Friday, July 1, 2011

Weed or Fish?

Through my years of study, it seems to me that brain-related science is much better at answering small questions than it is at answering big ones. Although the roots of the discipline involved asking and trying to answer the big questions, we have made much more progress on the smaller ones. The biggest question often encountered is the nature-nurture discussion. 
Lately the pendulum has been swinging in the direction of nurture. For a long time we were studying the function and structure of the brain, we are now finding out more about the plasticity of that structure and function. For example, Dr. Sally Shaywitz suggested that some individuals with reading disorders have something fundamentally wrong with certain structures in their brains. However, these individuals are able to learn to read because their brains will automatically change, recruiting ancillary brain areas to make up for the disfunction. Although this amazing change may result in these individuals never reading quite normally, Shaywitz suggests that this restructuring also has advantages, leading these people to other types of intellectual strengths. Although their nature may be flawed, nurture can allow them to overcome and thrive.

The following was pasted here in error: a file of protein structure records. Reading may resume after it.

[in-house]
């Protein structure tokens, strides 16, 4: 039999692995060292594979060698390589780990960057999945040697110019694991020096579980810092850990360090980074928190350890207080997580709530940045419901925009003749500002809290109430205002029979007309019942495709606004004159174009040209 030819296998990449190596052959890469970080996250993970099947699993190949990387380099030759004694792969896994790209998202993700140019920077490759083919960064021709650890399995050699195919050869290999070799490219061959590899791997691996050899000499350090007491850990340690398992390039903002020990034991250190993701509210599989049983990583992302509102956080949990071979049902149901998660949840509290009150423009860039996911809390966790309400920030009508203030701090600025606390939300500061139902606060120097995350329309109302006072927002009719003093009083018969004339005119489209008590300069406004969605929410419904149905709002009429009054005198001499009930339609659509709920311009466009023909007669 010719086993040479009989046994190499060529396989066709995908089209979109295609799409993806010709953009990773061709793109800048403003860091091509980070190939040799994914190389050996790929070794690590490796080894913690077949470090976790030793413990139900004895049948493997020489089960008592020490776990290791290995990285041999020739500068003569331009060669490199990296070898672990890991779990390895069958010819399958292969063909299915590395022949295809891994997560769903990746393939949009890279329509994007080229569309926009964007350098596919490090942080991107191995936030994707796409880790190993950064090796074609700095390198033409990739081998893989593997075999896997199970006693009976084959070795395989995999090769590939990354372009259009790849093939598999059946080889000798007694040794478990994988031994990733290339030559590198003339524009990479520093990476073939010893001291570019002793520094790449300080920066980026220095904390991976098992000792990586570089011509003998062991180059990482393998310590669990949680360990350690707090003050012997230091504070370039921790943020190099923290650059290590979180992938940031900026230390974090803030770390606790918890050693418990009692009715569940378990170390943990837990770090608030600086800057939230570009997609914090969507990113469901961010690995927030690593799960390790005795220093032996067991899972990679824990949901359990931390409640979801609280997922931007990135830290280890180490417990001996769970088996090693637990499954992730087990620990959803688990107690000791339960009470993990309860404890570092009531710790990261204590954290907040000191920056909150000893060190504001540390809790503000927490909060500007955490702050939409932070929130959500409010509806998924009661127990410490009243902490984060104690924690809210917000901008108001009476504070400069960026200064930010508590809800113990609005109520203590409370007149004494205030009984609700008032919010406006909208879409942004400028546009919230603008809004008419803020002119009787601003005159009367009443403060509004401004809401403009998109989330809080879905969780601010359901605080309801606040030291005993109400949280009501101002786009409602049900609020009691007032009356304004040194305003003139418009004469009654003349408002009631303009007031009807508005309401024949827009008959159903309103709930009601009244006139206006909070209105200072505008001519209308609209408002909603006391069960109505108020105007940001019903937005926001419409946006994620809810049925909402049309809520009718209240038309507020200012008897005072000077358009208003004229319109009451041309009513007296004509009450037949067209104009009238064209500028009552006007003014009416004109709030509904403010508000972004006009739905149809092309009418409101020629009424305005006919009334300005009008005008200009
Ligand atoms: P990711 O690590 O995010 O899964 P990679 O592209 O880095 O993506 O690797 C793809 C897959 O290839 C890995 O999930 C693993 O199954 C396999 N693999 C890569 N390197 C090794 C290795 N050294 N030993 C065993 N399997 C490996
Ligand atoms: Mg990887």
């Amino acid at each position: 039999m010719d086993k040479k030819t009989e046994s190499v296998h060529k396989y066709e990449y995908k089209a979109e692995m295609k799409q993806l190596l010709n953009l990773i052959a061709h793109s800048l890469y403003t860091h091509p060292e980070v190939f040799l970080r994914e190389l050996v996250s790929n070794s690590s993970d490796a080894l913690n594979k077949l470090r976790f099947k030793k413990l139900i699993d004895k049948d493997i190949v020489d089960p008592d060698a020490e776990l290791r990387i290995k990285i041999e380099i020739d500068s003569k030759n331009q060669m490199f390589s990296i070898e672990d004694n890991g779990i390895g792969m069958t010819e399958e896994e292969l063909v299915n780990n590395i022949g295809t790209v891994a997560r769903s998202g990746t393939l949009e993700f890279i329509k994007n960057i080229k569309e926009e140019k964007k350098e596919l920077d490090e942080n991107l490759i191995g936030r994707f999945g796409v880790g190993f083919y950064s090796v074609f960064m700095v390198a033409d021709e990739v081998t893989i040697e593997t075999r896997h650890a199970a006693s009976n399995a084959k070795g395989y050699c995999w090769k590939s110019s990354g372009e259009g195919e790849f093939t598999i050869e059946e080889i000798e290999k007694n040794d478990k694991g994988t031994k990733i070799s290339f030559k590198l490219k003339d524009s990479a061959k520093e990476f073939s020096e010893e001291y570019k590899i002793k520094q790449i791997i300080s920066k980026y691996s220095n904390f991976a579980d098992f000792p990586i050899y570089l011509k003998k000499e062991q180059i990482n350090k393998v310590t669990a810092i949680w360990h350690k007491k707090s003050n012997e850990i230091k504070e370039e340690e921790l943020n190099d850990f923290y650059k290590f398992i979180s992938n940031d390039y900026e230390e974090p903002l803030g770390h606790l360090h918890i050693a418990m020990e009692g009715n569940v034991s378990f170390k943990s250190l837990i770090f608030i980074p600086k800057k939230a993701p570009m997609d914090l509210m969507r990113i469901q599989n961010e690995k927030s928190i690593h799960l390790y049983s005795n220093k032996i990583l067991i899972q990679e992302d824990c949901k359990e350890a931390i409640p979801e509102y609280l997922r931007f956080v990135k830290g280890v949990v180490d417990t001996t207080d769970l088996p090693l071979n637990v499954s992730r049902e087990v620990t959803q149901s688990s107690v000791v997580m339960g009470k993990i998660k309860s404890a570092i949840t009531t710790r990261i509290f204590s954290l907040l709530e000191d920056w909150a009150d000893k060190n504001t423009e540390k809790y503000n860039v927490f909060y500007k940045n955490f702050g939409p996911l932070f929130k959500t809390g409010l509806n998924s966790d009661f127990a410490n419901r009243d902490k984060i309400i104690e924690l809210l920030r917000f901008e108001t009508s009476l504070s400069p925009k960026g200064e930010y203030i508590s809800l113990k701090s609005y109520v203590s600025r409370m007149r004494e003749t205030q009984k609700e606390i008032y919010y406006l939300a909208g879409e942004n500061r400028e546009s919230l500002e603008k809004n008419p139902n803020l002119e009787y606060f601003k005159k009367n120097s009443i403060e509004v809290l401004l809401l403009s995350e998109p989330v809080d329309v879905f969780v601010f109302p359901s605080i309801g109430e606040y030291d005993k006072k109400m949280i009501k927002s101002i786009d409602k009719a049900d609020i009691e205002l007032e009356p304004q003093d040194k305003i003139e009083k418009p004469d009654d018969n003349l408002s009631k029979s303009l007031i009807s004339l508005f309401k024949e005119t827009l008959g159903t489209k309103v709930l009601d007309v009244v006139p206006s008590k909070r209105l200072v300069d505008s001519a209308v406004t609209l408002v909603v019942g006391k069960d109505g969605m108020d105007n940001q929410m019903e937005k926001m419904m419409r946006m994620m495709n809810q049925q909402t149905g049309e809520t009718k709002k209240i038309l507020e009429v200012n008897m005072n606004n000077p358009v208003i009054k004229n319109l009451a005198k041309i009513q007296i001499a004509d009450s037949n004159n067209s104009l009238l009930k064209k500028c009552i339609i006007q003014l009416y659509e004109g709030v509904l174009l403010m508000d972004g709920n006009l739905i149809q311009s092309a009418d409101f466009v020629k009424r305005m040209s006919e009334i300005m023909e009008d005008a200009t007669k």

In Matthew 13, Jesus tells two parables that make me think about the nature-nurture debate. The first one concerns weeds in a field. He talks about humans as a growing field, in which the bad weeds will be harvested and thrown away when the time comes. In a second, similar story, he talks about fishing. He says that after the net is brought in, the fisherman will sift through and throw away the bad fish.
Although these parables both seem to be saying the same thing, they are different. Some have suggested the difference had to do with the condition of those elements which were discarded. The weeds mentioned in the first story were fundamentally flawed, born poisonous and always bad, even though they did not always look the part. The word used to describe the bad fish was better translated “rotten,” suggesting that they were once healthy, but became unhealthy. In using both metaphors, it seems that Jesus could in his own way be handling the nature-nurture controversy.
It seems Jesus’ answer is a familiar one to those who ask the nature vs. nurture question: “Yes.” There is fierce enemy whose depraved servants are among us. There is also the chance to become rotten within all of us. However, in both of Jesus’ analogies, there is only one who is charged with the task of choosing who is rotten and who is not. I will give you a hint, it is not me or you.

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